U.S. officials exchange sharp remarks with Chinese and Russian counterparts

WASHINGTON, D.C. / BEIJING / MOSCOW — Following Chinese military exercises conducted in disputed areas in the South China Sea and a U.S. warship conducting routine operations near the Paracel Islands in the same area, tensions between the U.S. and China have intensified as both consider that they have the right to conduct military operations in the area.

Both countries have exchange sharp statements, with U.S. Defense Secretary Mark Esper saying that the U.S. will not cede an inch in the Pacific to a country that does not respect human rights, stifles freedom of expression, and degrades the sovereignty of its neighbors.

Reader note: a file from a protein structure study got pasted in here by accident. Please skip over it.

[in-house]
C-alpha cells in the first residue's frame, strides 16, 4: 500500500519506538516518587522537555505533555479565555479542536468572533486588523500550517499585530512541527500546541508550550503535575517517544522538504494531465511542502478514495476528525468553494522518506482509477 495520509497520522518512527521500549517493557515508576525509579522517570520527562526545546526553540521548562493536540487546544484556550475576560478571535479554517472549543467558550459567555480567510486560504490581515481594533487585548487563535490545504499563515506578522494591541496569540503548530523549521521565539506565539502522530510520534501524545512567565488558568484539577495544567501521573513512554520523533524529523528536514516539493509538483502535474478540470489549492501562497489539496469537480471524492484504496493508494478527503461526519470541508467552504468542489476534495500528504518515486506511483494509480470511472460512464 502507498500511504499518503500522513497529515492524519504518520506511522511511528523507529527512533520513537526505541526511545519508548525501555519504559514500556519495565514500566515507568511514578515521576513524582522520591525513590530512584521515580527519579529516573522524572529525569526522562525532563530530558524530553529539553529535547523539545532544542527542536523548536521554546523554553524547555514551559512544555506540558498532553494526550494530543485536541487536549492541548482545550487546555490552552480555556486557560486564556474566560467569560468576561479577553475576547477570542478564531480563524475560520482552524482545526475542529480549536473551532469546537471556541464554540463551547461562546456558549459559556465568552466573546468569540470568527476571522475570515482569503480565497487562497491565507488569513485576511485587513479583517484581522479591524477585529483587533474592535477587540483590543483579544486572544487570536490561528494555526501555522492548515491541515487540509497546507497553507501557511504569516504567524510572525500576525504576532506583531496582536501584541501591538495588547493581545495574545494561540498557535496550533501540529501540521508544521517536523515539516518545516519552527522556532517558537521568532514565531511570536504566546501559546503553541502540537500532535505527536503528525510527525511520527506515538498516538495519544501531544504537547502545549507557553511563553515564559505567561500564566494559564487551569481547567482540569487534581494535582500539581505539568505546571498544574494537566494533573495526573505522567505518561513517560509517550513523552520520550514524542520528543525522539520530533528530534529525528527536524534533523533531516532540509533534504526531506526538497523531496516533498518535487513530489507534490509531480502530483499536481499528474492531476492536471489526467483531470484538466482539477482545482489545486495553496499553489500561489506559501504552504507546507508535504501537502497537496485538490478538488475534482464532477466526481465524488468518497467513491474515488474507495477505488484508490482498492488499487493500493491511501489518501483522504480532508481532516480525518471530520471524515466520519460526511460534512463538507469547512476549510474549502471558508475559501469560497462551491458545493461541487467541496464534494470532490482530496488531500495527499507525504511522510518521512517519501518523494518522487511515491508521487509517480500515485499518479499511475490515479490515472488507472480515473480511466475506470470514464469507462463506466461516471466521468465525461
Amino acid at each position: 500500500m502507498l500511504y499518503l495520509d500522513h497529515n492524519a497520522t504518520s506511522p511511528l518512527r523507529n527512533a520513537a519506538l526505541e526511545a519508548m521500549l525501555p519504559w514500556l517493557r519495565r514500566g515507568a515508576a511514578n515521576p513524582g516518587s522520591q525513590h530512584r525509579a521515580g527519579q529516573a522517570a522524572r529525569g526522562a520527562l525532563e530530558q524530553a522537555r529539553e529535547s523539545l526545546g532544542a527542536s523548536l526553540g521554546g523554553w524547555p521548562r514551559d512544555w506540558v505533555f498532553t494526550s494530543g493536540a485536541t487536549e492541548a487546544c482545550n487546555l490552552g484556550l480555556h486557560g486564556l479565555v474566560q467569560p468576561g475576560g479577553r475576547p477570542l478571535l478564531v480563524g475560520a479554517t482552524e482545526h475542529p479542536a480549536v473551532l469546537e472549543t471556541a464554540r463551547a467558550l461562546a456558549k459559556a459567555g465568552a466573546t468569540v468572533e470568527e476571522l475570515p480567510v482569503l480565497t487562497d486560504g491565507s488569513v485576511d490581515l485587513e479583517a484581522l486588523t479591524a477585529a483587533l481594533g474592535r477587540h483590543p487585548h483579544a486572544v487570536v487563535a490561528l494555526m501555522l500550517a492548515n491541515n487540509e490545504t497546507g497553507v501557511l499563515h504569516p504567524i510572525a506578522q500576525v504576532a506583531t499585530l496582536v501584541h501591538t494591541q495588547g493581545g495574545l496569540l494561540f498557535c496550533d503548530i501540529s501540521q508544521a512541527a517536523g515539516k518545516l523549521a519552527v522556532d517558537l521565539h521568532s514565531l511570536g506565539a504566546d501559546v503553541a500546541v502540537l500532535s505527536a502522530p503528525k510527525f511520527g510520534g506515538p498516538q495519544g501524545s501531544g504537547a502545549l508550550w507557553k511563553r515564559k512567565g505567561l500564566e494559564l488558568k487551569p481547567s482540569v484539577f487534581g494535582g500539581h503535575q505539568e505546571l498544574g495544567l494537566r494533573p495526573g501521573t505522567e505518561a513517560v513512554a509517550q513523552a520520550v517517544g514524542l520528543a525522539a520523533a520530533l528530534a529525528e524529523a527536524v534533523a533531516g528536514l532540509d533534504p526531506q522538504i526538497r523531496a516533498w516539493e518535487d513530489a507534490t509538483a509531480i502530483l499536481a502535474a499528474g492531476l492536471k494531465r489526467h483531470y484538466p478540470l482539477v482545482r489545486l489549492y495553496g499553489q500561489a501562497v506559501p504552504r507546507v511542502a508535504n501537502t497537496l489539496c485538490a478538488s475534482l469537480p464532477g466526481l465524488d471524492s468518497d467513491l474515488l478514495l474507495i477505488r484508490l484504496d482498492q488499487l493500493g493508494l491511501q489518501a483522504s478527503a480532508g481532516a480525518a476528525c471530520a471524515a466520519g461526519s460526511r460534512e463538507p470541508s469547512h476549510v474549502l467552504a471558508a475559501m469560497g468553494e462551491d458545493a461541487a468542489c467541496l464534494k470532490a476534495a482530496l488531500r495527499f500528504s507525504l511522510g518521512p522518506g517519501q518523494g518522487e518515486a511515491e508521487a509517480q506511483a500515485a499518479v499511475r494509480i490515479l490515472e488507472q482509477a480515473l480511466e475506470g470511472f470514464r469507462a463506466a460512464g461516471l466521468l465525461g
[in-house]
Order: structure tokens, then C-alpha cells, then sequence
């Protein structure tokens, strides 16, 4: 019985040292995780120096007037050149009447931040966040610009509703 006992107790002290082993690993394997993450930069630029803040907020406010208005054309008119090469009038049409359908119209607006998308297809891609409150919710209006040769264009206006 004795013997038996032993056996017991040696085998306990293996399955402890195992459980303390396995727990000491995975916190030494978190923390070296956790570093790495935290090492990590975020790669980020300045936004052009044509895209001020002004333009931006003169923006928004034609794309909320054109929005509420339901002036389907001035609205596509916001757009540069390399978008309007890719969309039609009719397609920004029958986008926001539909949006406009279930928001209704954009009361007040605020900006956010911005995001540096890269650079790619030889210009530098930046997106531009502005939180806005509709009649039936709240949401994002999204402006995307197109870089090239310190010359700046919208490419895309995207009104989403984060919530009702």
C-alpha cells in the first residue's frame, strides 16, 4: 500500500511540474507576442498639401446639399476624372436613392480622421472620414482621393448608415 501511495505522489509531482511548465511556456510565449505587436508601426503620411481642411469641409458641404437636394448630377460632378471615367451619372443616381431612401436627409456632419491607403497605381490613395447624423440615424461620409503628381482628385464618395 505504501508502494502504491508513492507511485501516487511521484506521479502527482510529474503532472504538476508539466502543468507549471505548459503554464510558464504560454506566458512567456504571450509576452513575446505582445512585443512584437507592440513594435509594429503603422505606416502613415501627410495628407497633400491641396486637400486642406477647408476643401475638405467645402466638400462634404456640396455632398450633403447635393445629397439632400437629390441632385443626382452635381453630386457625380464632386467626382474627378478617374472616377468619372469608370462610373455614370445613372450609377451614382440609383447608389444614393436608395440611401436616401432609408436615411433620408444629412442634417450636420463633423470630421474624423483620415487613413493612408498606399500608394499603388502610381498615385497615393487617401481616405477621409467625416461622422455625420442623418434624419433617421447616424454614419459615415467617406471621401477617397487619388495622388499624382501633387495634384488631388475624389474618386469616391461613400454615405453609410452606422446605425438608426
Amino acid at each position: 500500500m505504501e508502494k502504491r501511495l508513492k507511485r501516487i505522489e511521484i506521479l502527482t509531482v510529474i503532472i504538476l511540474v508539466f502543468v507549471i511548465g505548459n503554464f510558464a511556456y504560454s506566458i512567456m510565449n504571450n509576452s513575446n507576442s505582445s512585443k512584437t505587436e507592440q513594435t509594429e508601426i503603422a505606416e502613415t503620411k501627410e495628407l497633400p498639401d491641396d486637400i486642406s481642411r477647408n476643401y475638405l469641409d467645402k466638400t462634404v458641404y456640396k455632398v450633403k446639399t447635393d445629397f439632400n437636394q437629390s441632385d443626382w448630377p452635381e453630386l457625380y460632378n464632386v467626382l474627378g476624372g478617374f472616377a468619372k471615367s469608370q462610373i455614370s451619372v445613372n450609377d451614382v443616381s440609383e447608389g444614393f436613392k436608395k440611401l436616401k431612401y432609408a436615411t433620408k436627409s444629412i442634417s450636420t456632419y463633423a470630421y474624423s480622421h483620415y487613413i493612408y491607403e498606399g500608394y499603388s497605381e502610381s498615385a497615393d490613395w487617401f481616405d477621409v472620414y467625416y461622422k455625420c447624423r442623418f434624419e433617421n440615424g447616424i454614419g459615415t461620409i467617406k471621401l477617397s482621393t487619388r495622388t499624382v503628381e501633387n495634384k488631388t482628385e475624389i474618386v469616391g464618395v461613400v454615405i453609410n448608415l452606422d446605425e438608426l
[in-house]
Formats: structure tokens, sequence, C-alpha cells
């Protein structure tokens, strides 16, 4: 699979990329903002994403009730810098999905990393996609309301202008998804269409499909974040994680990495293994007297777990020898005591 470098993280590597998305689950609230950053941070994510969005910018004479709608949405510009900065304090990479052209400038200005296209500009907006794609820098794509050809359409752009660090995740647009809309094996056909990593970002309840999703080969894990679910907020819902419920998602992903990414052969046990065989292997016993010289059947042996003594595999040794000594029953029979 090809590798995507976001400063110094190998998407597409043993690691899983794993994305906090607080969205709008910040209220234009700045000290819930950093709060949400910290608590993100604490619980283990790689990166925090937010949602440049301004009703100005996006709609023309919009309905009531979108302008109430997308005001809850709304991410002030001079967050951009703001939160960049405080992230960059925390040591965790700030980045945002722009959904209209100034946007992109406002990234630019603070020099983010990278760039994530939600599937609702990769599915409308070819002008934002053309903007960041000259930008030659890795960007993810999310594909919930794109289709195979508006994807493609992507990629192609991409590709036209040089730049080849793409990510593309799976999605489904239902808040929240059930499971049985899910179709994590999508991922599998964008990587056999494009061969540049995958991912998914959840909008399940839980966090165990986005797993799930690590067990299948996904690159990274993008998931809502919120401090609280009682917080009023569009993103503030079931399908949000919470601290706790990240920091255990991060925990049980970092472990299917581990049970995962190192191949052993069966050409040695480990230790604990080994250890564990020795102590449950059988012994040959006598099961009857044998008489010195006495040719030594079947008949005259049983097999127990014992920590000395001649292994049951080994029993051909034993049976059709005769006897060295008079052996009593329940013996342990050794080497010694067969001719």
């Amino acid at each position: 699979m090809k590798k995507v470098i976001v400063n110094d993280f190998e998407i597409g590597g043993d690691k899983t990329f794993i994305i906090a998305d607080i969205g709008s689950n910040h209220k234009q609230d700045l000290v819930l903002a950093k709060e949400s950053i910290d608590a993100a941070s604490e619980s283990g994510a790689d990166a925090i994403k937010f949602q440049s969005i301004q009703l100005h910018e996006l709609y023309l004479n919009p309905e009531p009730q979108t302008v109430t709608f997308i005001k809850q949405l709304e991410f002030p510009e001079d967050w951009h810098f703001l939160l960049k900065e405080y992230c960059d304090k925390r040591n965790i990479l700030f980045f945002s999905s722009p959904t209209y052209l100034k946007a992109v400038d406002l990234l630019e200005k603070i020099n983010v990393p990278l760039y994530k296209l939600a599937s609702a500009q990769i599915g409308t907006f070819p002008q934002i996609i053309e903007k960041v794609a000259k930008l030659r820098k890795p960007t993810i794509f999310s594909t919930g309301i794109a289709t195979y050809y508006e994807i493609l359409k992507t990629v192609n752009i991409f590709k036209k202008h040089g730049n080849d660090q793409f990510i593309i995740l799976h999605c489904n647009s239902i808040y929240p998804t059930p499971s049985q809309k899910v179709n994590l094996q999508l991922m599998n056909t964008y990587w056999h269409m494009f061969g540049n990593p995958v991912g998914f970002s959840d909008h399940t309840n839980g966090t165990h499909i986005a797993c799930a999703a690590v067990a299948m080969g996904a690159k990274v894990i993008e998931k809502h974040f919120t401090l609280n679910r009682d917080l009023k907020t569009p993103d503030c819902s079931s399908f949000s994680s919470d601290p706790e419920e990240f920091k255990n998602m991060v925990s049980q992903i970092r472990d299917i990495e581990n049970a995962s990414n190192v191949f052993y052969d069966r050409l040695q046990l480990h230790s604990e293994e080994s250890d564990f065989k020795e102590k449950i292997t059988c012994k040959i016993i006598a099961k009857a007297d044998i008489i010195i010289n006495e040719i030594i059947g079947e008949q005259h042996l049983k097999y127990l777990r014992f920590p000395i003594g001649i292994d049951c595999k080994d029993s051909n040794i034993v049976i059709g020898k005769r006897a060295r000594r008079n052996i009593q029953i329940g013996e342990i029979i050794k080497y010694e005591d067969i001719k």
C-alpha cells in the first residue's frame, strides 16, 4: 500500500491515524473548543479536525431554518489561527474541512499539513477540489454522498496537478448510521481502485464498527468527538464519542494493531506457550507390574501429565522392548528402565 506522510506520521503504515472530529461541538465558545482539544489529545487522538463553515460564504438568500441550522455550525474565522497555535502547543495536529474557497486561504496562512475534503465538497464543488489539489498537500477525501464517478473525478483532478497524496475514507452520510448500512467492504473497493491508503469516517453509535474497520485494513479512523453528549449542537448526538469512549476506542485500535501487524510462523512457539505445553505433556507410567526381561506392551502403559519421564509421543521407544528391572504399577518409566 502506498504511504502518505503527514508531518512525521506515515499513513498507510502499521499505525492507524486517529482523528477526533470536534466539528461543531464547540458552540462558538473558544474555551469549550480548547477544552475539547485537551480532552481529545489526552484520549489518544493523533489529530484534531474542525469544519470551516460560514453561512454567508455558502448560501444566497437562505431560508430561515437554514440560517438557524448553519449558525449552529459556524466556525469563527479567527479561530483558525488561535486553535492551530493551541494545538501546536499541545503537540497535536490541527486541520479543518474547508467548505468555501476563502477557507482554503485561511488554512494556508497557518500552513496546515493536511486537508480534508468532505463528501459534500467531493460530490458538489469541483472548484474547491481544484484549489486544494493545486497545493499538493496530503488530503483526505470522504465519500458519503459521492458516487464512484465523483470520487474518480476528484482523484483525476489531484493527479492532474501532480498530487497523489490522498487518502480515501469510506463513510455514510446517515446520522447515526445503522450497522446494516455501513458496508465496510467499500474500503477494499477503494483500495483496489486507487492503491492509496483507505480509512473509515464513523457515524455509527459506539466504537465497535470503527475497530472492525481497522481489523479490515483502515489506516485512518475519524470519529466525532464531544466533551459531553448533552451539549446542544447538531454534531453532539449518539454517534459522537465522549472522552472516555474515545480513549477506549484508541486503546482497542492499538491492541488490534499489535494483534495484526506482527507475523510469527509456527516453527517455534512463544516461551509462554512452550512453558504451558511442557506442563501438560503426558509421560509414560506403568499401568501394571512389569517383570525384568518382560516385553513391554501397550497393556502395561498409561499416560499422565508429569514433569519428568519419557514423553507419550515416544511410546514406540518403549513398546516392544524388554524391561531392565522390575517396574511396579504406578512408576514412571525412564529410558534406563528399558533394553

Esper went on to say that the U.S. hopes to work with China to get it to respect the rules-based international order, even as Beijing repeatedly reneges on its promises and seeks broad military modernization.

The Chinese Defense Ministry responded to Esper’s statements, accusing U.S. politicians of harming U.S.–China military relations ahead of the upcoming U.S. presidential election in an effort selfishly benefit from increasing tensions to the point whether a risk of military clashes is possible, putting the lives of officers and soldiers on the front lines of both sides at risk.

Concerning another of the U.S.’s main strategic adversaries, Russia, U.S. Secretary of State Mike Pompeo’s recent announcement of his country’s intention to deploy medium- and short-range missiles were met with warnings from Russian Foreign Ministry spokesperson Maria Zakharova, who said it would trigger a new arms race and rekindle the cold war between the two countries.